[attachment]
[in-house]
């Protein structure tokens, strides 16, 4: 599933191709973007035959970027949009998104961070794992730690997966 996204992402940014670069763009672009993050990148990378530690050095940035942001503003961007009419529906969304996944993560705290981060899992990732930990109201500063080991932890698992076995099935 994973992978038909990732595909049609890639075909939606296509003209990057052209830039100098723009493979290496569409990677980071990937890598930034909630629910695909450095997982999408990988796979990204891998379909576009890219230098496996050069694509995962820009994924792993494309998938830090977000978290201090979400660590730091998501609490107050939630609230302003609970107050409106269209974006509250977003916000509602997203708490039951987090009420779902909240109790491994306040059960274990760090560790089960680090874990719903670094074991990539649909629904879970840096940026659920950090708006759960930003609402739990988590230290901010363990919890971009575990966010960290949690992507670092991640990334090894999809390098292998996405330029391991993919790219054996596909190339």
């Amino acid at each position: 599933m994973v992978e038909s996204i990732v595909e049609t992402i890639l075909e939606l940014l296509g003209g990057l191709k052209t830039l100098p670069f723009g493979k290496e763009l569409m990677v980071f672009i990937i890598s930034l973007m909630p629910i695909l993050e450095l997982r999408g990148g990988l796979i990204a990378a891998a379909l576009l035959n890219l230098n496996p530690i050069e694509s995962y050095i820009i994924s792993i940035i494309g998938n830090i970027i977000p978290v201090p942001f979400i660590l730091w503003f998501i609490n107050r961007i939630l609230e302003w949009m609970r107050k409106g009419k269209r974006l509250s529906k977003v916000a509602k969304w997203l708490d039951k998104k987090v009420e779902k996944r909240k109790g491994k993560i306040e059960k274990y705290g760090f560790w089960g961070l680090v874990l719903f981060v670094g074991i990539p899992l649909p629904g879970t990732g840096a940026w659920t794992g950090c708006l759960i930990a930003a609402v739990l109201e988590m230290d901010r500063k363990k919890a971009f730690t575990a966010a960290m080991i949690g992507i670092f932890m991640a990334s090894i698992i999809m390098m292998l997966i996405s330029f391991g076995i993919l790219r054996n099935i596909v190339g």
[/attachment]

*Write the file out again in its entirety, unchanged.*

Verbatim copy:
[in-house]
């Protein structure tokens, strides 16, 4: 599933191709973007035959970027949009998104961070794992730690997966 996204992402940014670069763009672009993050990148990378530690050095940035942001503003961007009419529906969304996944993560705290981060899992990732930990109201500063080991932890698992076995099935 994973992978038909990732595909049609890639075909939606296509003209990057052209830039100098723009493979290496569409990677980071990937890598930034909630629910695909450095997982999408990988796979990204891998379909576009890219230098496996050069694509995962820009994924792993494309998938830090977000978290201090979400660590730091998501609490107050939630609230302003609970107050409106269209974006509250977003916000509602997203708490039951987090009420779902909240109790491994306040059960274990760090560790089960680090874990719903670094074991990539649909629904879970840096940026659920950090708006759960930003609402739990988590230290901010363990919890971009575990966010960290949690992507670092991640990334090894999809390098292998996405330029391991993919790219054996596909190339």
């Amino acid at each position: 599933m994973v992978e038909s996204i990732v595909e049609t992402i890639l075909e939606l940014l296509g003209g990057l191709k052209t830039l100098p670069f723009g493979k290496e763009l569409m990677v980071f672009i990937i890598s930034l973007m909630p629910i695909l993050e450095l997982r999408g990148g990988l796979i990204a990378a891998a379909l576009l035959n890219l230098n496996p530690i050069e694509s995962y050095i820009i994924s792993i940035i494309g998938n830090i970027i977000p978290v201090p942001f979400i660590l730091w503003f998501i609490n107050r961007i939630l609230e302003w949009m609970r107050k409106g009419k269209r974006l509250s529906k977003v916000a509602k969304w997203l708490d039951k998104k987090v009420e779902k996944r909240k109790g491994k993560i306040e059960k274990y705290g760090f560790w089960g961070l680090v874990l719903f981060v670094g074991i990539p899992l649909p629904g879970t990732g840096a940026w659920t794992g950090c708006l759960i930990a930003a609402v739990l109201e988590m230290d901010r500063k363990k919890a971009f730690t575990a966010a960290m080991i949690g992507i670092f932890m991640a990334s090894i698992i999809m390098m292998l997966i996405s330029f391991g076995i993919l790219r054996n099935i596909v190339g």